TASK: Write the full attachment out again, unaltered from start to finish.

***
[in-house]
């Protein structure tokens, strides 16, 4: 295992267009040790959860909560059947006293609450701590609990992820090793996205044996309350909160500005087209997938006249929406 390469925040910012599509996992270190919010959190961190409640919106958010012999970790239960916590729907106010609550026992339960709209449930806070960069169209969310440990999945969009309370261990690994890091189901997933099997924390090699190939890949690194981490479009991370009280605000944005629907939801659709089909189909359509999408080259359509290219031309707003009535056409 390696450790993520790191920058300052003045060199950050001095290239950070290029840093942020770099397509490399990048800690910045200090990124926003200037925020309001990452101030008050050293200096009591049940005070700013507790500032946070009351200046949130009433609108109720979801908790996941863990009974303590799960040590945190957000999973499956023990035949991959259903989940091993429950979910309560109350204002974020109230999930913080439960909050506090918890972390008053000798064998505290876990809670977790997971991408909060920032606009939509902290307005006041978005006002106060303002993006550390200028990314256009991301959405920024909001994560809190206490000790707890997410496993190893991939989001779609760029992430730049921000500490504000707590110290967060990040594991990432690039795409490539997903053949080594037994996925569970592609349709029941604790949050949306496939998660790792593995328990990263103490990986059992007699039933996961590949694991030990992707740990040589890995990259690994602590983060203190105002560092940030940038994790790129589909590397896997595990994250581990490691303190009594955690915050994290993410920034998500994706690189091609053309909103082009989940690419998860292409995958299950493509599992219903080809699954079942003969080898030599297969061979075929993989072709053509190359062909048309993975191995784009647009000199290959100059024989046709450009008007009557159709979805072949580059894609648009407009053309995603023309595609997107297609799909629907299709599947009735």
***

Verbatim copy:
[in-house]
């Protein structure tokens, strides 16, 4: 295992267009040790959860909560059947006293609450701590609990992820090793996205044996309350909160500005087209997938006249929406 390469925040910012599509996992270190919010959190961190409640919106958010012999970790239960916590729907106010609550026992339960709209449930806070960069169209969310440990999945969009309370261990690994890091189901997933099997924390090699190939890949690194981490479009991370009280605000944005629907939801659709089909189909359509999408080259359509290219031309707003009535056409 390696450790993520790191920058300052003045060199950050001095290239950070290029840093942020770099397509490399990048800690910045200090990124926003200037925020309001990452101030008050050293200096009591049940005070700013507790500032946070009351200046949130009433609108109720979801908790996941863990009974303590799960040590945190957000999973499956023990035949991959259903989940091993429950979910309560109350204002974020109230999930913080439960909050506090918890972390008053000798064998505290876990809670977790997971991408909060920032606009939509902290307005006041978005006002106060303002993006550390200028990314256009991301959405920024909001994560809190206490000790707890997410496993190893991939989001779609760029992430730049921000500490504000707590110290967060990040594991990432690039795409490539997903053949080594037994996925569970592609349709029941604790949050949306496939998660790792593995328990990263103490990986059992007699039933996961590949694991030990992707740990040589890995990259690994602590983060203190105002560092940030940038994790790129589909590397896997595990994250581990490691303190009594955690915050994290993410920034998500994706690189091609053309909103082009989940690419998860292409995958299950493509599992219903080809699954079942003969080898030599297969061979075929993989072709053509190359062909048309993975191995784009647009000199290959100059024989046709450009008007009557159709979805072949580059894609648009407009053309995603023309595609997107297609799909629907299709599947009735």